Each technology provider is presented using the following notations:
- Proprietary or Orchestration to denote whether or not it is exclusively or primarily leveraging proprietary technology or orchestrating available technologies.
- Voice, Text or Dual Deployment Channel to denote which deployment channels it primarily supports.
- Use Case: General or as specified to denote its target use case with ‘general’ meaning that the technology can be applied to all or most use cases.
- Advanced, Intermediate or Standard indicates the degree to which it supports the most sophisticated use cases and features, however, all levels are sufficient to meet most current enterprise use cases.
Conversational AI Providers, listed alphabetically:
Make Everyone Feel Like a VIP. Ada is the automation layer that powers interactions between you and your customers, enabling your brand to be continuously available, completely consistent, and always helpful.
AI Service Experience. End-to-End Enterprise Service Automation. Aisera empowers organizations with business uptime, improved productivity, cost reduction, and a consumer-like self-service experience for both employees and customers.
The Most Human AI. Purpose-built to help companies transform into friction-less digital enterprises utilizing Amelia’s Conversational AI and AIOps, enabled by foundational Orchestration Services. Customers leverage the Amelia competencies best suited for their specific use cases.
We hear you. Clinc’s revolutionary conversational AI has been proven successful at some of the largest banks worldwide. The best-in-class technology utilizes natural language processing that understands how people really talk, powering exceptional customer experiences.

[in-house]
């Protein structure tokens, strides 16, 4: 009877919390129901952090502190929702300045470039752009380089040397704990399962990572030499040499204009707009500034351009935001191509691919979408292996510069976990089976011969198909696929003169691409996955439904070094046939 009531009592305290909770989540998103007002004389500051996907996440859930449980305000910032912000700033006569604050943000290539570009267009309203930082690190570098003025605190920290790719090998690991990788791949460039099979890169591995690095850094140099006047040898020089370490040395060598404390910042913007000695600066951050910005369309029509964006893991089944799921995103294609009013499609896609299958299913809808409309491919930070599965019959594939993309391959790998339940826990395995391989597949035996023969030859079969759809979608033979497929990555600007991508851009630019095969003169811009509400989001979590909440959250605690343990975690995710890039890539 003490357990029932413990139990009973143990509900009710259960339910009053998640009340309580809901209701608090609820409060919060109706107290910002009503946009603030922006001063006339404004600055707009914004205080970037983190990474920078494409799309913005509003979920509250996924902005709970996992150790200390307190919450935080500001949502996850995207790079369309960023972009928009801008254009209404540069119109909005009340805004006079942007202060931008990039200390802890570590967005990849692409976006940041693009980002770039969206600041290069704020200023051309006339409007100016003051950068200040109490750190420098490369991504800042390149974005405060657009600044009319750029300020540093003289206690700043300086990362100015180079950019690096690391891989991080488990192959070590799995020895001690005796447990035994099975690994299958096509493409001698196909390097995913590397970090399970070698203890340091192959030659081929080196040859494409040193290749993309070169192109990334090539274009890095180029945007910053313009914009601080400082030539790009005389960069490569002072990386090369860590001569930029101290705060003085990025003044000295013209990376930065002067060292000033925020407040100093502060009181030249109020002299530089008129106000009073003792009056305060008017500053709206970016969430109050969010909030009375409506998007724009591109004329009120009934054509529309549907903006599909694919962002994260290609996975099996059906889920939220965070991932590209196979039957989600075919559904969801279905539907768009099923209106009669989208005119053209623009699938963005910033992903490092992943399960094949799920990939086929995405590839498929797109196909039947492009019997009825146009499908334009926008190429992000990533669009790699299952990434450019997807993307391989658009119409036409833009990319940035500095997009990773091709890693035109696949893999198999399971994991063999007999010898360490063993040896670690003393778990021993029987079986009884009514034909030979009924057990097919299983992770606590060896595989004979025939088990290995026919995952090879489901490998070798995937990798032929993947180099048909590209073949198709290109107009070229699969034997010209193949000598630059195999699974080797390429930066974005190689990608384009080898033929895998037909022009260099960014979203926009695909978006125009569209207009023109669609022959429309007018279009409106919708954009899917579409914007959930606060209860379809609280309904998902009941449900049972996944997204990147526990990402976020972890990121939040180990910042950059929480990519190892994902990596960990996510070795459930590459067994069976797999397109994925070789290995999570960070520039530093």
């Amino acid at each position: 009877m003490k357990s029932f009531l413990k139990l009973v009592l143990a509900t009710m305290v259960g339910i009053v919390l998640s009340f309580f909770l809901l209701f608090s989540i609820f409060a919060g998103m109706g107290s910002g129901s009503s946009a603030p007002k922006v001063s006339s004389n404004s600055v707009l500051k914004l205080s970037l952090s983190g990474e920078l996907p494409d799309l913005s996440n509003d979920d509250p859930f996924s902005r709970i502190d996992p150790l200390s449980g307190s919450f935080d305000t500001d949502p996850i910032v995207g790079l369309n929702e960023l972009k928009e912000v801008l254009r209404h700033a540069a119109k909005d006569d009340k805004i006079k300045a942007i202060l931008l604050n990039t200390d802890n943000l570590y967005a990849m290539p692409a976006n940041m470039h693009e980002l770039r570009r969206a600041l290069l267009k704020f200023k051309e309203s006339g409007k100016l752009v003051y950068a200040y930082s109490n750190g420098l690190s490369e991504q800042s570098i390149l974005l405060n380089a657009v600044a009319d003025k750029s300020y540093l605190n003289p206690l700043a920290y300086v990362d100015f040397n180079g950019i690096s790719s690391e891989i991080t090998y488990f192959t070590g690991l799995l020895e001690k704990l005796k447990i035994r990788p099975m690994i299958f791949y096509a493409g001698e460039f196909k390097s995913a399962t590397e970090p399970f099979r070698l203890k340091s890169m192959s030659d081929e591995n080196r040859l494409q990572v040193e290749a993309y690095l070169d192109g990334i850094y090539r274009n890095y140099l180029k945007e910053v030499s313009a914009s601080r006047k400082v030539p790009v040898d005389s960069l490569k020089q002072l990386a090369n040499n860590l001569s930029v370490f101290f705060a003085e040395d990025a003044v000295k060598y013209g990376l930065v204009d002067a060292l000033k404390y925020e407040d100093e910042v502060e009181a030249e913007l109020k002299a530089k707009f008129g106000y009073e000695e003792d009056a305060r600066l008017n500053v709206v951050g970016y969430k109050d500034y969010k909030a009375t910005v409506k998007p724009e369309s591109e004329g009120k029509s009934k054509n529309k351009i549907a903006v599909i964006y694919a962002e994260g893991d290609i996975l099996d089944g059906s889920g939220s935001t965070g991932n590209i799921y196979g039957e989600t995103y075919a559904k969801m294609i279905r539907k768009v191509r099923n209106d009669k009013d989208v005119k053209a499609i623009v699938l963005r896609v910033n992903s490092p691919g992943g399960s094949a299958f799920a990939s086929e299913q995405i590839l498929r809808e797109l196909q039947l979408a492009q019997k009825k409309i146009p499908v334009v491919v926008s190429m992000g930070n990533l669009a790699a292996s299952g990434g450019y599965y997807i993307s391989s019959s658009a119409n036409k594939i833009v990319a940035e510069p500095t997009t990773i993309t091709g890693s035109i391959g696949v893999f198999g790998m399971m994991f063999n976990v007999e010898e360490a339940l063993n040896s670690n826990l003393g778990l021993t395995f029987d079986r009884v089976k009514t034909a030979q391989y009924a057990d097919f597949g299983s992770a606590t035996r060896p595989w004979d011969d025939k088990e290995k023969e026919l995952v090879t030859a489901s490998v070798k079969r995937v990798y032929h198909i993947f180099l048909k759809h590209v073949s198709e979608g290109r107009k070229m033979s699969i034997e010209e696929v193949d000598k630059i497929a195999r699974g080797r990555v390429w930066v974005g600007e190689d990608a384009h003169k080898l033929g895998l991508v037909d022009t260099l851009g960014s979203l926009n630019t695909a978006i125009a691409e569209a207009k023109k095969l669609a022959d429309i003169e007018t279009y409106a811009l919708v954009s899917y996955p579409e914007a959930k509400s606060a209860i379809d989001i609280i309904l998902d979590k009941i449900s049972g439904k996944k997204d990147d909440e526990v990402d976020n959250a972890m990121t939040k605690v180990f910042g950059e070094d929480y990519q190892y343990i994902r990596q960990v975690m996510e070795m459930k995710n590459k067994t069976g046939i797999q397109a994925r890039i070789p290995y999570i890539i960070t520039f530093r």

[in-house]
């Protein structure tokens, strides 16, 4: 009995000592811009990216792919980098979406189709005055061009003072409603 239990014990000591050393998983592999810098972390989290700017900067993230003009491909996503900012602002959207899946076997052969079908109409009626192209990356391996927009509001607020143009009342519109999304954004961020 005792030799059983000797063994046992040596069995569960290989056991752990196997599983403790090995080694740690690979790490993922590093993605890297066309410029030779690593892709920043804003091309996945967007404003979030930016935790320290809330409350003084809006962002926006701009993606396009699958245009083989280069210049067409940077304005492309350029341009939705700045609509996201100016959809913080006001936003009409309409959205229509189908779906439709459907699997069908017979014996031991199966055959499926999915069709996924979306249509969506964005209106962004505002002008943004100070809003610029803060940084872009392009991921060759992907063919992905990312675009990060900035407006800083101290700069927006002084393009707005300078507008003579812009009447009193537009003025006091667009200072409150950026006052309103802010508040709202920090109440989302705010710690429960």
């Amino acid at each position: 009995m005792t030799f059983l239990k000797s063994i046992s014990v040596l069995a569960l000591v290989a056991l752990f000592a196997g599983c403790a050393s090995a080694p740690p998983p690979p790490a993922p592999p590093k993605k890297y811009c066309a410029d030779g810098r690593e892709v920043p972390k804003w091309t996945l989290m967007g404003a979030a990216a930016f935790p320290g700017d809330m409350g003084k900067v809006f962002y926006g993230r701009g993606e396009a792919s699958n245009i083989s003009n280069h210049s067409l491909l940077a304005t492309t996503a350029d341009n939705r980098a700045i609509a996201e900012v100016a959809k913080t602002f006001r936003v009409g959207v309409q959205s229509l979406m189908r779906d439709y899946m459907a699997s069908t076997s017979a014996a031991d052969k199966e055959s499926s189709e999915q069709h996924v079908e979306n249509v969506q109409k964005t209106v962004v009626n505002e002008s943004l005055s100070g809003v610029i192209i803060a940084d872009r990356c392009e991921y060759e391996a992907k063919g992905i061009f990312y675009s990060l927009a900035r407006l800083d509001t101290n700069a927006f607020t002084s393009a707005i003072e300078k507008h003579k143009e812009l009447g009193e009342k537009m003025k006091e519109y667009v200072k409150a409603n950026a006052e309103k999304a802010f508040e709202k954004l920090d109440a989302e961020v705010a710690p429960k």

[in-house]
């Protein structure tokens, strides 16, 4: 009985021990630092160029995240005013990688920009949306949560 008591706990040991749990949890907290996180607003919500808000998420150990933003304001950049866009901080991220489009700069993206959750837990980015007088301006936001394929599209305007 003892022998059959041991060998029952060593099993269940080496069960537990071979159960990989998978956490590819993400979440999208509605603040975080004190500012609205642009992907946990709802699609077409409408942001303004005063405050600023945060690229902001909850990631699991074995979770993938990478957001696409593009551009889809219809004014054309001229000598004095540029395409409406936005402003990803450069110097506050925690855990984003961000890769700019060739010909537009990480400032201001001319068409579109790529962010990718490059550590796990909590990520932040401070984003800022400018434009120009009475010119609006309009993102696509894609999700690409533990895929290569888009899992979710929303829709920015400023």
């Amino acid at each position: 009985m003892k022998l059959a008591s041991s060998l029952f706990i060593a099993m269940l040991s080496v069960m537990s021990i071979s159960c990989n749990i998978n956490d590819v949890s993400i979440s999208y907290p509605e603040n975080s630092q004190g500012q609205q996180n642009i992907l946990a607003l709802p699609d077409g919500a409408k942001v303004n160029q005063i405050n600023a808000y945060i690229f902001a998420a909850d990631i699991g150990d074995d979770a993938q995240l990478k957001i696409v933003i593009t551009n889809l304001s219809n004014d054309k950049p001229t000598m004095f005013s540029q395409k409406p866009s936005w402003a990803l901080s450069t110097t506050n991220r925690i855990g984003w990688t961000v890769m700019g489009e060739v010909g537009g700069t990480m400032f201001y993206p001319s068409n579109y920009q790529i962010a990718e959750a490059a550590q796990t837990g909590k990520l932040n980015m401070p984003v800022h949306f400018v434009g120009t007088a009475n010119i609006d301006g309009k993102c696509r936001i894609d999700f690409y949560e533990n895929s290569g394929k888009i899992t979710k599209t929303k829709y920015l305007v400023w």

Bringing Together Humans and Artificial Intelligence. Deliver seamless, personalized digital support for your customers, employees, and contact center agents with our powerful conversational AI platform.
AI-enabled cognitive virtual assistant. In DRYiCE Lucy, you have a conversational artificial intelligence (AI) platform and a digital colleague that makes multi-turn conversations and offers superlative user experience.
Frictionless Self-Help In a Work From Anywhere World. Espressive Barista, our AI-based virtual support agent (VSA), incorporates advanced NLP and conversational AI to automate resolution of employee questions, issues, and requests with personalized responses that result in elimination of 70% of help tickets, enabling you to recoup 1.2 weeks of productivity per employee per year.
Virtual Agents Deliver the Experience Customers Want. Automate routine and repetitive tasks with Five Intelligent Virtual Agent so your live agents can focus on higher value work. Five9 IVA uses practical AI technology to understand what customers want and provide it quickly—without the use of a human agent.
Driving the World’s Transition to AI-Powered Conversations. Build powerful Intelligent Virtual Assistants with Haptik’s Enterprise CX platform. Amplify engagement, increase conversions, and deliver delightful support to your customers.
An easy-to-use AI platform to build seamless customer interactions. Reduce handling costs & boost digital self-service. Increase conversion and engagement rates across all channels.
Engage your customers and employees in meaningful conversations with Kore.ai’s industry-leading, AI-first conversational interface. Accelerate your development with purpose-built, domain-trained, highly customizable assistants for voice and digital channels.
Simple and efficient customer interactions. Deliver exceptional customer self-service with Mindsay's no-code conversational AI platform.